What is a K-shaped economic recovery and is the world heading out for the same as part of its recovery from the pandemic?

The recovery shapes

There are many forms of economic recovery like a V-shaped recovery, U-shaped recovery, prolonged U-shaped recovery, W-shaped recovery or L-shaped recovery. The growth rate graph resembles the shape of the letter.

For example, a V-shaped recovery means a quick and sustained rebound from a recession after a sharp decline, while a U-shaped recovery occurs when the economy does not immediately bounce back from recession but remains in a declining trend for a few quarters before bouncing back again.

Now, why are we talking about this suddenly? Because we have been reading a bunch of news in the previous months about how the billionaires are competing with each other to top the world’s richest positions. Along with this, we have also been reading about the rising unemployment and sufferings of small businesses. This makes one wonder about the imbalance between the two scenarios.

The K-shaped

Amid the Covid-19 pandemic, there has been talks of another shaped recovery that the world may be seeing i.e., the K-shaped recovery. What does it mean?

It means that a particular economy gets split into two where one part of the population recovers quickly while another part ends up suffering. It suggests the growing gap between the rich and the poor. For example, sectors like technology, pharma, retail are said to be the top arm of the K-shaped economic recovery in which they are doing better in the times of pandemic. On the other hand, food, entertainment, leisure, airline, hospitality, restaurant, real estate are some of the sectors that have taken a major hit.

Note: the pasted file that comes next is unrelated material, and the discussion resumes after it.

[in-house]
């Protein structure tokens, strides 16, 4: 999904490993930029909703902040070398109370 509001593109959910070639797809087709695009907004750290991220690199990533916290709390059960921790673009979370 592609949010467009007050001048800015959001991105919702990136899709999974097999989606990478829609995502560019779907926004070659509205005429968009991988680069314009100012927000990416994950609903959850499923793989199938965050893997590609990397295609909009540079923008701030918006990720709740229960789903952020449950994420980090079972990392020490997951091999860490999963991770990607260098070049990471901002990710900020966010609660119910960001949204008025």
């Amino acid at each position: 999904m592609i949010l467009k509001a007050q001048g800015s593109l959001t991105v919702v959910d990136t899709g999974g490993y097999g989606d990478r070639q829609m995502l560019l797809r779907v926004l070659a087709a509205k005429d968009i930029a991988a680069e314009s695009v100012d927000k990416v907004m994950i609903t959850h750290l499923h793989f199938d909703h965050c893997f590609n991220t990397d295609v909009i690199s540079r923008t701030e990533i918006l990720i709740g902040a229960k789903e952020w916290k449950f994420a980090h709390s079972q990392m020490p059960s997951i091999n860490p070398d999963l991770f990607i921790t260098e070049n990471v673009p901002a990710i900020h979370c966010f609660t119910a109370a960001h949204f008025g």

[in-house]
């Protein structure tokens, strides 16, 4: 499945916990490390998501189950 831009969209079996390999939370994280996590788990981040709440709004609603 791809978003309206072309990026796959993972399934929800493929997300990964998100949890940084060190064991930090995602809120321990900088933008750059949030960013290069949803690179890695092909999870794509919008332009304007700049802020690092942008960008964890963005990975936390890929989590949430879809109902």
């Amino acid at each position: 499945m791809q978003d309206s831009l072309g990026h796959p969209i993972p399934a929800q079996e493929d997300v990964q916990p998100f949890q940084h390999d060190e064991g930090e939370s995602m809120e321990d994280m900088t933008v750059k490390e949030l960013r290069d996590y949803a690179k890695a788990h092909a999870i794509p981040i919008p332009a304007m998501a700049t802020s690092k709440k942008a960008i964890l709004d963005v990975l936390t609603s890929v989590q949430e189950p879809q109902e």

Why is this bad? The rising income inequality which was even there before the pandemic has now accelerated even more. And the previous months have shown evidence of the same.

The likes of technology giant owners like Jeff Bezos, Elon Musk, Mukesh Ambani, Mark Zuckerberg have all seen a soaring net-worth during the pandemic, making them the world’s richest. The year has been a moneymaking one for the richest. Despite the pandemic and widespread layoffs that have disproportionately affected the world’s working class and poor, as per Bloomberg the members of the Bloomberg Billionaires index have collectively gained 23% or $1.3 trillion since the year began.

Last month, a report covering over 2,000 billionaires from 43 markets in the Americas, Europe, Middle East and Africa (EMEA) and Asia Pacific countries stated how the billionaire wealth reached record high levels amid the coronavirus pandemic.

Coming to the bottom arm, small businesses across industries have lost businesses, witnessed huge layoffs, with many of their operations shutting down. The middle income and poor section of the countries have also been suffering the most.

The growth story

Even though income inequality isn’t a new story, the rising pace of it during the pandemic is a big concern. Also, even if we eventually do not witness a K-shaped recovery after all that many critics claim, one cannot dismiss the fact that the pandemic hasn’t been kind to many who are still experiencing the hardship of 2020 and that hasn’t been a pretty sight.

Many countries’ governments have been claiming while announcing stimulus measures that their respective economies will witness a V-shaped recovery. Now, what kind of economic recovery will the world actually see depends on how all the sectors emerge out as the world now tries to pick up its broken pieces to build its own growth story.

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